In closing, I am a firefighter because of fate, chance or divine intervention. Take your pick. Regardless, I fell into it. The Fire Service has been has been a good fit for me and I for it. In a few short years, my career will be over. It has been a good run so far, but I will not miss parts of it. I will however, miss the people.

The fire service is a demanding, challenging career - yet rewarding. For certain people, I strongly recommend it.

Thanks for reading,
A retrospective Schmoe

Thursday, March 18, 2010

Overheard / King of the Road

I was leaving work on Saint Paddy's day and the TV was on in the medic's dorm. As I was walking past the door, I heard a bimbo reporter interviewing a member of a pipe band from a fire department down south. It went something like this:

Bimbo Reporter: Blah blah blah blah. So tell me, what do you bag pipers wear under your kilt?

F.D. Bagpiper: Well, you could put your hand down there and find out.

I just about choked on my coffee. I hope the piper doesn't get too much grief for his response. I know he was representing his agency, but it was too easy of a shot for him to pass up.

I looked on you-tube to see if anyone had taped and posted it but I had no luck.
King of the road
Waiting for a Ride

Open Desert

The desert is a pretty lonely place to be waiting for a ride. We passed this guy at about 11:00 am on our way east. We saw him about 7 hours later when we were heading west. He still had a ways to go before he was going to be anywhere near civilization. 

Stopping was not my shot to call. Call me paranoid, but I usually don't pick up hitchhikers, especially in the middle of the desert. I will make an exception, but only if I can maintain some form of tactical advantage. I am usually armed when in the more remote areas of the desert and I assume everyone I meet is armed as well. This practice ensures very polite conversations.

I hope this guy made it to town. He looked like he has had a little practice being on the road.

As always, thanks for reading.

Wednesday, March 17, 2010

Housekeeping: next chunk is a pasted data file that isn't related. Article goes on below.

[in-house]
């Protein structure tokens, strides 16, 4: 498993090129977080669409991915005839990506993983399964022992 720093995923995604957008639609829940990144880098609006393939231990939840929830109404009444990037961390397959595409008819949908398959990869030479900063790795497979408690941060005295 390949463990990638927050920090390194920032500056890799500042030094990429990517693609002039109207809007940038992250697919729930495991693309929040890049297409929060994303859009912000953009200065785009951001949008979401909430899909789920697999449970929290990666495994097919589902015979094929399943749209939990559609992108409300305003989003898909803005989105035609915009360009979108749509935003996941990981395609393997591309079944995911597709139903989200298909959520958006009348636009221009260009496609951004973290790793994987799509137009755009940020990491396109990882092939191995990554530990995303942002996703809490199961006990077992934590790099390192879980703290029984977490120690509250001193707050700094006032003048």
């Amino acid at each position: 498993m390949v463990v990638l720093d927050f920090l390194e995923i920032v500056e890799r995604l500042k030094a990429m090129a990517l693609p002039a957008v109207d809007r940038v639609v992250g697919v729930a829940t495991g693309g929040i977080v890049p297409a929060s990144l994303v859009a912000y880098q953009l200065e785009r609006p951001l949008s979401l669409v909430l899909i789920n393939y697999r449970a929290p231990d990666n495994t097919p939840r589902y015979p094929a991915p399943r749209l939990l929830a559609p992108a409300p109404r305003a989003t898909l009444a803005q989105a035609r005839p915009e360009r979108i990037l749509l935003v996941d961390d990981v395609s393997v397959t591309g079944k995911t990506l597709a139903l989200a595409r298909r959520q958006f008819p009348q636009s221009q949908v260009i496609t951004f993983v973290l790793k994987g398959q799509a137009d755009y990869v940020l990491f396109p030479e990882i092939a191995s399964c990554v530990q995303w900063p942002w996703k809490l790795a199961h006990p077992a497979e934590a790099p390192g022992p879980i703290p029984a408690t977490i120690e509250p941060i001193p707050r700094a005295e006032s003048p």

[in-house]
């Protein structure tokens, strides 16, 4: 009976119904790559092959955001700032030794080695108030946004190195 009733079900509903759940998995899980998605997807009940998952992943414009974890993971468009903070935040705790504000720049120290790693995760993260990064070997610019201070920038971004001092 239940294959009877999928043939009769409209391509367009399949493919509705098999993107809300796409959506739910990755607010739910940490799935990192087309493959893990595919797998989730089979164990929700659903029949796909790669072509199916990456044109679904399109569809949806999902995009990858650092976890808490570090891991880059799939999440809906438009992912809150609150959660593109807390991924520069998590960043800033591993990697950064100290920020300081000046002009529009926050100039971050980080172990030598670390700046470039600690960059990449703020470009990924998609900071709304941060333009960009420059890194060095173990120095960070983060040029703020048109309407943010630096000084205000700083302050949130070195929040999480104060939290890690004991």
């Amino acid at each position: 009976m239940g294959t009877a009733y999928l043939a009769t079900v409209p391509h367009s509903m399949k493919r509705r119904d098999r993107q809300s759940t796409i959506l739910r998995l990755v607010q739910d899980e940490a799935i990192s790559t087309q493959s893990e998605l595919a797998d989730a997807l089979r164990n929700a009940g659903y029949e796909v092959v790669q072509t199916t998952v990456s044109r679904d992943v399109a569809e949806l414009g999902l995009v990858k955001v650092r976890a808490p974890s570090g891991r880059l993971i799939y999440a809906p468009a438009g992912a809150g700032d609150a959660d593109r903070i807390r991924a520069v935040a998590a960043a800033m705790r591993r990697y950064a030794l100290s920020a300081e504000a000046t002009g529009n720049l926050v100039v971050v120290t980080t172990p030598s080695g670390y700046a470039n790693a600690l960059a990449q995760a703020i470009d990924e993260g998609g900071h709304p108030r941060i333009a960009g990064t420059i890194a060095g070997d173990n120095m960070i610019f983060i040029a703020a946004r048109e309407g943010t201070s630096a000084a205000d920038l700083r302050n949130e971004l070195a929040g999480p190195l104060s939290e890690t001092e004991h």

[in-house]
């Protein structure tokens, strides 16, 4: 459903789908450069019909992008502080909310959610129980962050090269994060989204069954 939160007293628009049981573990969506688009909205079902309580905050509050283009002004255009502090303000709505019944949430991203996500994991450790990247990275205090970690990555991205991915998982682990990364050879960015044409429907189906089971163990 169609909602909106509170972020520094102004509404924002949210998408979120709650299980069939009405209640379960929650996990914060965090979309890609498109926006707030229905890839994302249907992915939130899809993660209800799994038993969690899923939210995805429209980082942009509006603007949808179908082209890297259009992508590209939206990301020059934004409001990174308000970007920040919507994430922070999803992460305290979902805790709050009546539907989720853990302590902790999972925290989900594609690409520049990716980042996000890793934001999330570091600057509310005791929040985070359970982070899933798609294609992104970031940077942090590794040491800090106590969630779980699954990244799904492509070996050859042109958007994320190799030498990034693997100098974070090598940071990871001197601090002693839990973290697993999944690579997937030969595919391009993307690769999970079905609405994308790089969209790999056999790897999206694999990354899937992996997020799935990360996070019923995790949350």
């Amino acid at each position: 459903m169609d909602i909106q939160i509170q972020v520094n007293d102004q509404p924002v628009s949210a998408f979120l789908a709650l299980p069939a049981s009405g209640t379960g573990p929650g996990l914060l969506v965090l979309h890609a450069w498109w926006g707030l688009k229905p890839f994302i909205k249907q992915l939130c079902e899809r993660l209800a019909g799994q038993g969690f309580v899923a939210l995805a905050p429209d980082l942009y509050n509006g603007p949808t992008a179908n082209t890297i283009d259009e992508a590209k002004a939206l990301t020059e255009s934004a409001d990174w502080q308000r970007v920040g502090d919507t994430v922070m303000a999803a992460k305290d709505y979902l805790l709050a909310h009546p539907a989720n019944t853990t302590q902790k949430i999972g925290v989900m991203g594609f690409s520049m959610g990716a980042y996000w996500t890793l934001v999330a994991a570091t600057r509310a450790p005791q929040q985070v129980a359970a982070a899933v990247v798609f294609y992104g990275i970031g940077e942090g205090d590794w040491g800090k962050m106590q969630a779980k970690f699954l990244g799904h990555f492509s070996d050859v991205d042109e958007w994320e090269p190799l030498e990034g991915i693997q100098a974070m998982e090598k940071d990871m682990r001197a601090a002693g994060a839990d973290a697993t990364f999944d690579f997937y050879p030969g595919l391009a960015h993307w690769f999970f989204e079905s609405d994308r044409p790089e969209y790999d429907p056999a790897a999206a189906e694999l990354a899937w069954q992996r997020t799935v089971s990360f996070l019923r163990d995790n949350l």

Calling All Cars

I know there are a few coppers that read this blog. Some of them are even from my state or a neighboring state. If you are one of them, do me a favor. If you should happen to see this car (or even one like it) pull it over and find something to cite him for.

I am pretty sure that dropping the f-bomb on your license plate frame isn't against the law, but is it really necessary? I am no prude, I have a pretty profane vocabulary, of which I am usually pretty happy to share. Yet, I really don't want some mommy to have to explain to her little girl what that word is used for. It just ain't right.

I snapped this on the way home from work this morning and it kind of pissed me off. I don't know what he is trying to say, but I just don't think it needs to be expressed in this fashion. So my cop friends, jam this knucklehead up if you should see him. Tell him it's from Schmoe - with love. I owe ya.

Thanks for reading,


For those of you have been reading this blog for a while, you may know about some of the rituals that the people I work with perform when we lose one of our own.

Saturday, one segment of my family (the fun segment) participated in an annual ritual to honor my cousin Tom. Tom passed away from the Big Casino a little over three years ago. He was in his mid 40s and had been fighting cancer for several years before it got him. Tom was a very warm hearted and social guy who had a lot of friends.

A few of his friends got together a few months after his death and planned a memorial motorcycle run to honor Tom and raise a few bucks for cancer research. It has turned into an annual event.